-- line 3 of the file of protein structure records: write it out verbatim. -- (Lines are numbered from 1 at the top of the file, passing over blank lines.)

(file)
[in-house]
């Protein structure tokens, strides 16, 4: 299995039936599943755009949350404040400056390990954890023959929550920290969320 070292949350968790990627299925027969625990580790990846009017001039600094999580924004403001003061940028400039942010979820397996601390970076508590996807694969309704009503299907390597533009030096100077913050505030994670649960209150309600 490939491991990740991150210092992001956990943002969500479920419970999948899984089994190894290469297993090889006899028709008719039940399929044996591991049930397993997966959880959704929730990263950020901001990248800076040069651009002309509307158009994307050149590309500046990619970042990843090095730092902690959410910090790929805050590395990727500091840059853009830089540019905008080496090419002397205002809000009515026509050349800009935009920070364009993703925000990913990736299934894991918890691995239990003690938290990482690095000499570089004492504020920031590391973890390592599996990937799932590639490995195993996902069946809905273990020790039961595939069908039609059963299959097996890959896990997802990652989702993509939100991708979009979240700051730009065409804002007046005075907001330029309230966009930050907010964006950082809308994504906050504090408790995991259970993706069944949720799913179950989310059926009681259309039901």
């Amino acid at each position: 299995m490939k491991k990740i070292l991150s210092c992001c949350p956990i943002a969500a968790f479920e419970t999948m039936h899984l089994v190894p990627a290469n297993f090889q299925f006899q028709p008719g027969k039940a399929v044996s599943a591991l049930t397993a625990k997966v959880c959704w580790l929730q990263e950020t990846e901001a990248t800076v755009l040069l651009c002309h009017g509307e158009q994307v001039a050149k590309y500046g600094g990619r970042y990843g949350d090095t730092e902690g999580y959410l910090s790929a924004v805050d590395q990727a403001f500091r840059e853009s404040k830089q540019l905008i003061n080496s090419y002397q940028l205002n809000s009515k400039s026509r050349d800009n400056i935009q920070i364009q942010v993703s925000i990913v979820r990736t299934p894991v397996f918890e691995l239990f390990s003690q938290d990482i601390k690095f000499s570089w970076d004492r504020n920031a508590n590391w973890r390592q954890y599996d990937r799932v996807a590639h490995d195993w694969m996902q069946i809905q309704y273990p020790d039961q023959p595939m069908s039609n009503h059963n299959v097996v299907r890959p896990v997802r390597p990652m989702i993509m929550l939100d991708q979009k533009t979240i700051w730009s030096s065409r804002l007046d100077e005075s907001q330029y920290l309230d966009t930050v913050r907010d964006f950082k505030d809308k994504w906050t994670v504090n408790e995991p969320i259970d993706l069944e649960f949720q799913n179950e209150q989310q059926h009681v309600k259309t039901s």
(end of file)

């Amino acid at each position: 299995m490939k491991k990740i070292l991150s210092c992001c949350p956990i943002a969500a968790f479920e419970t999948m039936h899984l089994v190894p990627a290469n297993f090889q299925f006899q028709p008719g027969k039940a399929v044996s599943a591991l049930t397993a625990k997966v959880c959704w580790l929730q990263e950020t990846e901001a990248t800076v755009l040069l651009c002309h009017g509307e158009q994307v001039a050149k590309y500046g600094g990619r970042y990843g949350d090095t730092e902690g999580y959410l910090s790929a924004v805050d590395q990727a403001f500091r840059e853009s404040k830089q540019l905008i003061n080496s090419y002397q940028l205002n809000s009515k400039s026509r050349d800009n400056i935009q920070i364009q942010v993703s925000i990913v979820r990736t299934p894991v397996f918890e691995l239990f390990s003690q938290d990482i601390k690095f000499s570089w970076d004492r504020n920031a508590n590391w973890r390592q954890y599996d990937r799932v996807a590639h490995d195993w694969m996902q069946i809905q309704y273990p020790d039961q023959p595939m069908s039609n009503h059963n299959v097996v299907r890959p896990v997802r390597p990652m989702i993509m929550l939100d991708q979009k533009t979240i700051w730009s030096s065409r804002l007046d100077e005075s907001q330029y920290l309230d966009t930050v913050r907010d964006f950082k505030d809308k994504w906050t994670v504090n408790e995991p969320i259970d993706l069944e649960f949720q799913n179950e209150q989310q059926h009681v309600k259309t039901s």